Growing grass for seed has been part of the rotation for 60 years at Lodge Farm, Westhorpe, Suffolk. And the contribution it makes to soil health, the farmed environment and profitability is as important now as it was in 1961.
Today, the 530ha family farm is run by cousins Patrick and Brian Barker. But their fathers, David and Roy respectively, remain important members of the team. And their enthusiasm for biodiversity and growing grass seed stretches across the generations.
It was out of concern for soil that the Barker family first grew grass seed – soon after Eric Barker took on the farm in 1957. Six decades later, their whole farm ecosystem approach means Lodge Farm is a demonstration farm for LEAF, Linking Farming and the Environment.
Sticky when wet
David explains: “We’re on Beccles series clay – very sticky when wet – and we were dragging trailers through a sea of mud, ruining the soil. ‘That’s the last time we grow sugar beet,’ my father said.”
In the early years, the Barkers grew seed for Goldsmith Seeds, which had a seed cleaning plant in nearby Bury St Edmunds. By the early 1980s, grass seed breeder and producer Barenbrug had bought out Goldsmith’s and set up a UK division.
At first, the Barkers grew agricultural varieties, mainly Aberystwyth S23 perennial ryegrass and S215 meadow fescue. Then they dabbled in Cocksfoot, Timothy and Red Fescue before switching to finer leaved and greener amenity grasses for sport and landscaping.
The family continues to supply Barenbrug today. It is one of 55 UK farmers growing a total of 3000t of seed – 75% of the compant’s UK’s requirement – for agriculture and amenity use.
Advances in machinery
In the early days, grass was cut with a finger bar mower before it was harvested using up to three combines fitted with Draper-type pick-up headers – a slow, dusty operation, which was eventually replaced by direct combining.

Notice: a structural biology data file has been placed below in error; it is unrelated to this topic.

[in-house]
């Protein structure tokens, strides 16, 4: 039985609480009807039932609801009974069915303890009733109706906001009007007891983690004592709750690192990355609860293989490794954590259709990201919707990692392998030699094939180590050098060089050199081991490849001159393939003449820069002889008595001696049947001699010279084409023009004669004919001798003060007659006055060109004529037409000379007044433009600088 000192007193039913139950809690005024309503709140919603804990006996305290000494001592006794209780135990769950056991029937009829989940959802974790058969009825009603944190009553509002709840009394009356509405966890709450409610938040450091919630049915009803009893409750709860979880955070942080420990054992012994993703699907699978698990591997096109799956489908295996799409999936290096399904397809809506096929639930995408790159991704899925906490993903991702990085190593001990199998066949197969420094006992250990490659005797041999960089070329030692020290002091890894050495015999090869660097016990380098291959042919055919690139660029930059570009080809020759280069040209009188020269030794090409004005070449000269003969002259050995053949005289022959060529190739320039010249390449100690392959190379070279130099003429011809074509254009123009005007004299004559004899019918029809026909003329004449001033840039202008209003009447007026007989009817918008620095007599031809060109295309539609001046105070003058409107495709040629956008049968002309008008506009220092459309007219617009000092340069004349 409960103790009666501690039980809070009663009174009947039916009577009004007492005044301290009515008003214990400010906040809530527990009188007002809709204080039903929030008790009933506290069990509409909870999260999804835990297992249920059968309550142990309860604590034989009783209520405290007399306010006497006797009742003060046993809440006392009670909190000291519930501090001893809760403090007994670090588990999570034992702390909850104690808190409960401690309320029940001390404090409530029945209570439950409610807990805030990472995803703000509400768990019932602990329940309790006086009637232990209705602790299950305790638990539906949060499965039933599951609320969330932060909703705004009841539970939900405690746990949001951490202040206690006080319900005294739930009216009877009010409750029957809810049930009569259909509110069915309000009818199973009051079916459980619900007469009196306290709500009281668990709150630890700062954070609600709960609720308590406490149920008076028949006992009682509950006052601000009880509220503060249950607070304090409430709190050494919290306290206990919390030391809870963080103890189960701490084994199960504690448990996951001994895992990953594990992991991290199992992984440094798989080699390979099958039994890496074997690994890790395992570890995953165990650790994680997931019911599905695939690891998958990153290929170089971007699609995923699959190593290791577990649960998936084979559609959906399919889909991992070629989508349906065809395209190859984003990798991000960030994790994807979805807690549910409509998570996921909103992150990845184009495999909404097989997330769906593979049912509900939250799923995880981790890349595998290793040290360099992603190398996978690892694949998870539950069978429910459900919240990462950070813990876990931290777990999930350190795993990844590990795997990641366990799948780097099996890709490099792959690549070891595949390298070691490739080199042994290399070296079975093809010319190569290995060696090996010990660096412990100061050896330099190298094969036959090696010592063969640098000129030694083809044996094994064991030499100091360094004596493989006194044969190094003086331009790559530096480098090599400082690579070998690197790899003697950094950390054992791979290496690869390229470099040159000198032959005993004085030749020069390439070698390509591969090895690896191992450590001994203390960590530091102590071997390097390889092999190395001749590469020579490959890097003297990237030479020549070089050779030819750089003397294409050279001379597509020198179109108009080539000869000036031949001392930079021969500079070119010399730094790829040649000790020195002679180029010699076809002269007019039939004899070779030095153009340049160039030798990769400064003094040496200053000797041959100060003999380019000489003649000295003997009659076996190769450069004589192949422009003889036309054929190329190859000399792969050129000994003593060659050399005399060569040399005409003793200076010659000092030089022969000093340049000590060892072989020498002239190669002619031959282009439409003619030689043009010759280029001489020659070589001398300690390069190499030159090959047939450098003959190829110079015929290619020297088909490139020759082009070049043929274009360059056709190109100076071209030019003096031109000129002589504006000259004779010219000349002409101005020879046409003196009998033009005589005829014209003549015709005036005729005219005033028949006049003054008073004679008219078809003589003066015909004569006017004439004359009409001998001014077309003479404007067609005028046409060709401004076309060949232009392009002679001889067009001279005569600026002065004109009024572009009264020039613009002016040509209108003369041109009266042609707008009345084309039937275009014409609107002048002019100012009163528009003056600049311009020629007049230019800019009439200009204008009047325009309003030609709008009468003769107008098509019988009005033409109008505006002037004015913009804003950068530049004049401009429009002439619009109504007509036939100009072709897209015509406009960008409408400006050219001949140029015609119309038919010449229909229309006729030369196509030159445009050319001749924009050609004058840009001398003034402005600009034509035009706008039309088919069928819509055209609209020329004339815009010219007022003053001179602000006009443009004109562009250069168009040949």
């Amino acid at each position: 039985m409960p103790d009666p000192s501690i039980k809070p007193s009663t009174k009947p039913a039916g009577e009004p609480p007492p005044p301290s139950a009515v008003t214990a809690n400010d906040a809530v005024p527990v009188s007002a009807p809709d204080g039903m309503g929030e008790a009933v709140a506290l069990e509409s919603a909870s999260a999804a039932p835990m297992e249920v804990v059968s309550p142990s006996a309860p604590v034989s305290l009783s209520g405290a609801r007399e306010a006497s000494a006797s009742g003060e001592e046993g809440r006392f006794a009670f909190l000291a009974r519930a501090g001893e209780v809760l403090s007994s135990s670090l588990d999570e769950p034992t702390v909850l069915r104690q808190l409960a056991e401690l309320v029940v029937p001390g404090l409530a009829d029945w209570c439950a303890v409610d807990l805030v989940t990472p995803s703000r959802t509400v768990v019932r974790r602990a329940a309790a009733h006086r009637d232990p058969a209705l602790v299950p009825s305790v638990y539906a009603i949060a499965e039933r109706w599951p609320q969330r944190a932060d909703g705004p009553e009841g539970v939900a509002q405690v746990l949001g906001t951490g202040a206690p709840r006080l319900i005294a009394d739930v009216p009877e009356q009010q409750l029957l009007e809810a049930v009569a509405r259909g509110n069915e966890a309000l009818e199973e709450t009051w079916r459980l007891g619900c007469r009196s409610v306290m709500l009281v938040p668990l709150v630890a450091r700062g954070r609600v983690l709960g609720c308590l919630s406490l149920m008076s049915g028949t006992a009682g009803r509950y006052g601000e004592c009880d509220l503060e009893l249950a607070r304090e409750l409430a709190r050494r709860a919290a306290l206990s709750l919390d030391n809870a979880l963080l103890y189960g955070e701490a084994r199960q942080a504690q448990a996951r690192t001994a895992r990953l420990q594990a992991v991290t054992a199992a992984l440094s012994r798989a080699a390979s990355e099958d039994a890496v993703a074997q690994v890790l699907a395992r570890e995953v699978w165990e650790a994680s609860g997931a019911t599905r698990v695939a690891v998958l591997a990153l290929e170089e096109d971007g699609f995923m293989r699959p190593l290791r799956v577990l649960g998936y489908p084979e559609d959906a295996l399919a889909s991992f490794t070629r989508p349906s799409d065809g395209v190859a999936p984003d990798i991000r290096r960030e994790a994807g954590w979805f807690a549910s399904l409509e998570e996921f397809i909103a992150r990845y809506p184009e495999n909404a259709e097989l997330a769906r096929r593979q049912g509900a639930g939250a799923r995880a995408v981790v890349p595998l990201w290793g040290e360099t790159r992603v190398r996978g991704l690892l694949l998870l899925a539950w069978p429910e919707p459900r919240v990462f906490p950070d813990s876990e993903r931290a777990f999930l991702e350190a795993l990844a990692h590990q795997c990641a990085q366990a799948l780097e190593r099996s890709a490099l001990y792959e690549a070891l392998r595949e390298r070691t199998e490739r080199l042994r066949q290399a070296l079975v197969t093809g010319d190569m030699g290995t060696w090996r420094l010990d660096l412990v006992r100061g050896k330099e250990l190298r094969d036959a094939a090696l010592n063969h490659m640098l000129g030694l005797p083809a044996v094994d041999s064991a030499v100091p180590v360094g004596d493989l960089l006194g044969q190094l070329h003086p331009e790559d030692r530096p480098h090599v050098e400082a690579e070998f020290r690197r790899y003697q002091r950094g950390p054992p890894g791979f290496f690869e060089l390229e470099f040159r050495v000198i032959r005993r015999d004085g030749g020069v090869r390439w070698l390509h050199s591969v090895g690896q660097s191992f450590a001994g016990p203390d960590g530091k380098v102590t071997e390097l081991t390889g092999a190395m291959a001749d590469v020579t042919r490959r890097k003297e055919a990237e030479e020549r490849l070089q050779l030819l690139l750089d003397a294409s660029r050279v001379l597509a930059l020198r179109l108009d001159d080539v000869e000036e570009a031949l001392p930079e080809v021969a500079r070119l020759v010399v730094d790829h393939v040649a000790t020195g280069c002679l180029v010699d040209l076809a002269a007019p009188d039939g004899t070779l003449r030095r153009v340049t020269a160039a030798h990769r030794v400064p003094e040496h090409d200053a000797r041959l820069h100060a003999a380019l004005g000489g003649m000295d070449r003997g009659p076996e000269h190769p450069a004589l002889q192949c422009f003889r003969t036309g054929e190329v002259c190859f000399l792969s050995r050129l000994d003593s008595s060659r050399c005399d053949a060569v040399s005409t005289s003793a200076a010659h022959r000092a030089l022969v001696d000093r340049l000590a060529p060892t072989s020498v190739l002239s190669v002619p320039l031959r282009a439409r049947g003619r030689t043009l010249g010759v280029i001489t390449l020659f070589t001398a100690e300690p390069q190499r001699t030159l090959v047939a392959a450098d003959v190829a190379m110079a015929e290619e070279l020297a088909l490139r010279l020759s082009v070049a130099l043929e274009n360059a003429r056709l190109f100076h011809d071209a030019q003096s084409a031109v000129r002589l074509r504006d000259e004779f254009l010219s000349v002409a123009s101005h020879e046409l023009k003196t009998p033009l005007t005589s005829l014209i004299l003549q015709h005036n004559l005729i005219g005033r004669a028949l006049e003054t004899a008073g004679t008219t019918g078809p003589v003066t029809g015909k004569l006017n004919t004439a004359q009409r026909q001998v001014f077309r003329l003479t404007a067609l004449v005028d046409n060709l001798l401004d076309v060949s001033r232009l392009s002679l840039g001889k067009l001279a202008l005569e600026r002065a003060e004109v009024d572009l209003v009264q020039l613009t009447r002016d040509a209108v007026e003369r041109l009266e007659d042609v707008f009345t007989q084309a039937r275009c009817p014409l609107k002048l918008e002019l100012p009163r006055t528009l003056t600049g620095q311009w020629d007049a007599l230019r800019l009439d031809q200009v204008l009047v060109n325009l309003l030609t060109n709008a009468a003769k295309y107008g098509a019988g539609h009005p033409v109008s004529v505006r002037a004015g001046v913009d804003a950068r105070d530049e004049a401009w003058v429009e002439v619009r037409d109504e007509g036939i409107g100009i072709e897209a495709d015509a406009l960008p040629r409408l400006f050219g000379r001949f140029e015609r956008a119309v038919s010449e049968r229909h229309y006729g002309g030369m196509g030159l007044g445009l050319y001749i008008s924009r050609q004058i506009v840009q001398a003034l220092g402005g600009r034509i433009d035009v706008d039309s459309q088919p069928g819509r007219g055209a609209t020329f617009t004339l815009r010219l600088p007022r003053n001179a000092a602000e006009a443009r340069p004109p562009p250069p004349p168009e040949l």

In wet conditions, the grass would get stuck and hours would be spent pulling out the blockage. But the real breakthrough
came with the Shelbourne Reynolds stripper header, manufactured just a few miles away at Stanton.
With this method, the seed is stripped from the living plant and very little grass stalk goes through the combine, improving daily output and reducing fuel usage. The grass can be mown after combining and sold as horse hay.
Grass seed gains most of its weight in the final 10 days of maturity in the field, so timing of harvest is key to yield, quality and income, says Brian. “As it comes in, we need to reduce temperature and moisture as quickly as possible to protect quality and germination.
Invested in on-farm infrastructure helps achieve this at the start of the busy harvest period. Once the seed is dry, it is heaped up and dressed following autumn cultivations and drilling. “When we started growing grass seed, it was never cleaned,” says Roy. “We’d turn it by hand to dry it, sack it up and send it off to the merchant.”
When Ipswich seed merchant Harold Sadd’s Seeds ceased trading in 1967, David and Roy’s father went to the company’s premises, and offered £100 for the seed cleaning apparatus. That’s the equipment still used on the farm today.
Grass is a valuable two-year break crop among the wheat, barley, beans and oilseed rape grown on the farm. Worm counts are healthy, soil structure is improved and nitrates are soaked up. The crop is undersown into spring barley.
“We direct drill the spring barley and grass seed into last year’s wheat stubble in March,” says David. “The barley is then harvested leaving the grass to develop ready for the following harvest.”
By not ploughing at this point in the rotation, moisture is conserved in the soil and grass plants are stronger going into winter. It pays dividends later too, with varieties yielding around 1.25t/ha.
“We go for spring sowing to give us two bites of the cherry: if grass hasn’t taken well can cut more seed in in September, whereas if we only start sowing in September, there’s the risk of slugs, and we might encourage blackgrass and other weeds.”
Agronomy advice is on hand from Helen Southall of Herbage Seed Services. Growers agree a participation contract with Barenbrug UK based on estimated yields, and receive payments throughout the year.
Boost for biodiversity
Growing grass is also great for wildlife. It means the farm is green all year round, adding a completely different habitat in the rotation, providing food sources, breeding sites and nesting habitat for all sorts of wildlife.
These include brown hares, roe deer, barn owls, skylarks, meadow pippets, kestrels, buzzards – as well as grey partridge, which is a target species under the farm’s Countryside Stewardship scheme.
Patrick says: “It’s the modern equivalent of traditional rotations, when large parts of every farm were grazed by horses and livestock. The grass delivers huge benefits to the farm and the wider ecosystem.”